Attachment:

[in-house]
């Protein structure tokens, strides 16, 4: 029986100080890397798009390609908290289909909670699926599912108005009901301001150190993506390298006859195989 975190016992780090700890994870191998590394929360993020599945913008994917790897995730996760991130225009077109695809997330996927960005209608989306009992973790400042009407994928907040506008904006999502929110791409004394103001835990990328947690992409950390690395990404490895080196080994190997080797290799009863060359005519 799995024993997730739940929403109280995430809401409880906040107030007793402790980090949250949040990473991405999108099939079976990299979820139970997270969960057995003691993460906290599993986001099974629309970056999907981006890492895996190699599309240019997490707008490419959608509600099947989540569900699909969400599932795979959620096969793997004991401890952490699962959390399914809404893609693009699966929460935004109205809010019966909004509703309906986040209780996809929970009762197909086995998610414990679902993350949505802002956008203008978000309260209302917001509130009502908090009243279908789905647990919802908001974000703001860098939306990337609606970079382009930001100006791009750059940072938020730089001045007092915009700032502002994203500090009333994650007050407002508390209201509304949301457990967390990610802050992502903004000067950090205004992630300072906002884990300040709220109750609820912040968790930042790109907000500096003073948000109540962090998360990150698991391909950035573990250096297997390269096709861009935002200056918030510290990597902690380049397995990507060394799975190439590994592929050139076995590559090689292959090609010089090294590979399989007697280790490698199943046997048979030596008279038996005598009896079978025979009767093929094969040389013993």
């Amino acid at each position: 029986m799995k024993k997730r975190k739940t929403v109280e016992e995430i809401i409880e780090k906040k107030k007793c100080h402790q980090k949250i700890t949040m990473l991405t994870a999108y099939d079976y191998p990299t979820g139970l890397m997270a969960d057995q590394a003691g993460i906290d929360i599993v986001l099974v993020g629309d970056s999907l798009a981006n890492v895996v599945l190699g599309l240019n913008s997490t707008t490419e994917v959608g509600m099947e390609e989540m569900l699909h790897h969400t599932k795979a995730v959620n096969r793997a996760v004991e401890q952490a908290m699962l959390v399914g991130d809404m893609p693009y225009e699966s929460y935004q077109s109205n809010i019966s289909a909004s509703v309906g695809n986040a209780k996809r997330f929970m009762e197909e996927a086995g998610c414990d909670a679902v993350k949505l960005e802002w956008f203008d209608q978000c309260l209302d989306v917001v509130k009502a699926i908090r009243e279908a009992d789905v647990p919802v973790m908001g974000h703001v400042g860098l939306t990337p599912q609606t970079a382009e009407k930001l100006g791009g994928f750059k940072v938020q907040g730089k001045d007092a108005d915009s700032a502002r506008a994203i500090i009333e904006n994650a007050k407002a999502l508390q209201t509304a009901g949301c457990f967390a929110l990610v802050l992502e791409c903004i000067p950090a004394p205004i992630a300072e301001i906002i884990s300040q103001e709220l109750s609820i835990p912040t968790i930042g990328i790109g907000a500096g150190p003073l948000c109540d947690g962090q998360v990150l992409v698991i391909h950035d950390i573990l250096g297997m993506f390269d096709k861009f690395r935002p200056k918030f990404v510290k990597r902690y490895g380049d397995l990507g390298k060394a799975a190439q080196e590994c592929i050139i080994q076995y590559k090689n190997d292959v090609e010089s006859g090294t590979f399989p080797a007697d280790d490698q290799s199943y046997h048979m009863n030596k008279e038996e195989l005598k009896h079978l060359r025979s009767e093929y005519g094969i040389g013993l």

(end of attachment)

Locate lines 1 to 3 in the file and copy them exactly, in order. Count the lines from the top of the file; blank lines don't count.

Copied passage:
[in-house]
């Protein structure tokens, strides 16, 4: 029986100080890397798009390609908290289909909670699926599912108005009901301001150190993506390298006859195989 975190016992780090700890994870191998590394929360993020599945913008994917790897995730996760991130225009077109695809997330996927960005209608989306009992973790400042009407994928907040506008904006999502929110791409004394103001835990990328947690992409950390690395990404490895080196080994190997080797290799009863060359005519 799995024993997730739940929403109280995430809401409880906040107030007793402790980090949250949040990473991405999108099939079976990299979820139970997270969960057995003691993460906290599993986001099974629309970056999907981006890492895996190699599309240019997490707008490419959608509600099947989540569900699909969400599932795979959620096969793997004991401890952490699962959390399914809404893609693009699966929460935004109205809010019966909004509703309906986040209780996809929970009762197909086995998610414990679902993350949505802002956008203008978000309260209302917001509130009502908090009243279908789905647990919802908001974000703001860098939306990337609606970079382009930001100006791009750059940072938020730089001045007092915009700032502002994203500090009333994650007050407002508390209201509304949301457990967390990610802050992502903004000067950090205004992630300072906002884990300040709220109750609820912040968790930042790109907000500096003073948000109540962090998360990150698991391909950035573990250096297997390269096709861009935002200056918030510290990597902690380049397995990507060394799975190439590994592929050139076995590559090689292959090609010089090294590979399989007697280790490698199943046997048979030596008279038996005598009896079978025979009767093929094969040389013993």
């Amino acid at each position: 029986m799995k024993k997730r975190k739940t929403v109280e016992e995430i809401i409880e780090k906040k107030k007793c100080h402790q980090k949250i700890t949040m990473l991405t994870a999108y099939d079976y191998p990299t979820g139970l890397m997270a969960d057995q590394a003691g993460i906290d929360i599993v986001l099974v993020g629309d970056s999907l798009a981006n890492v895996v599945l190699g599309l240019n913008s997490t707008t490419e994917v959608g509600m099947e390609e989540m569900l699909h790897h969400t599932k795979a995730v959620n096969r793997a996760v004991e401890q952490a908290m699962l959390v399914g991130d809404m893609p693009y225009e699966s929460y935004q077109s109205n809010i019966s289909a909004s509703v309906g695809n986040a209780k996809r997330f929970m009762e197909e996927a086995g998610c414990d909670a679902v993350k949505l960005e802002w956008f203008d209608q978000c309260l209302d989306v917001v509130k009502a699926i908090r009243e279908a009992d789905v647990p919802v973790m908001g974000h703001v400042g860098l939306t990337p599912q609606t970079a382009e009407k930001l100006g791009g994928f750059k940072v938020q907040g730089k001045d007092a108005d915009s700032a502002r506008a994203i500090i009333e904006n994650a007050k407002a999502l508390q209201t509304a009901g949301c457990f967390a929110l990610v802050l992502e791409c903004i000067p950090a004394p205004i992630a300072e301001i906002i884990s300040q103001e709220l109750s609820i835990p912040t968790i930042g990328i790109g907000a500096g150190p003073l948000c109540d947690g962090q998360v990150l992409v698991i391909h950035d950390i573990l250096g297997m993506f390269d096709k861009f690395r935002p200056k918030f990404v510290k990597r902690y490895g380049d397995l990507g390298k060394a799975a190439q080196e590994c592929i050139i080994q076995y590559k090689n190997d292959v090609e010089s006859g090294t590979f399989p080797a007697d280790d490698q290799s199943y046997h048979m009863n030596k008279e038996e195989l005598k009896h079978l060359r025979s009767e093929y005519g094969i040389g013993l």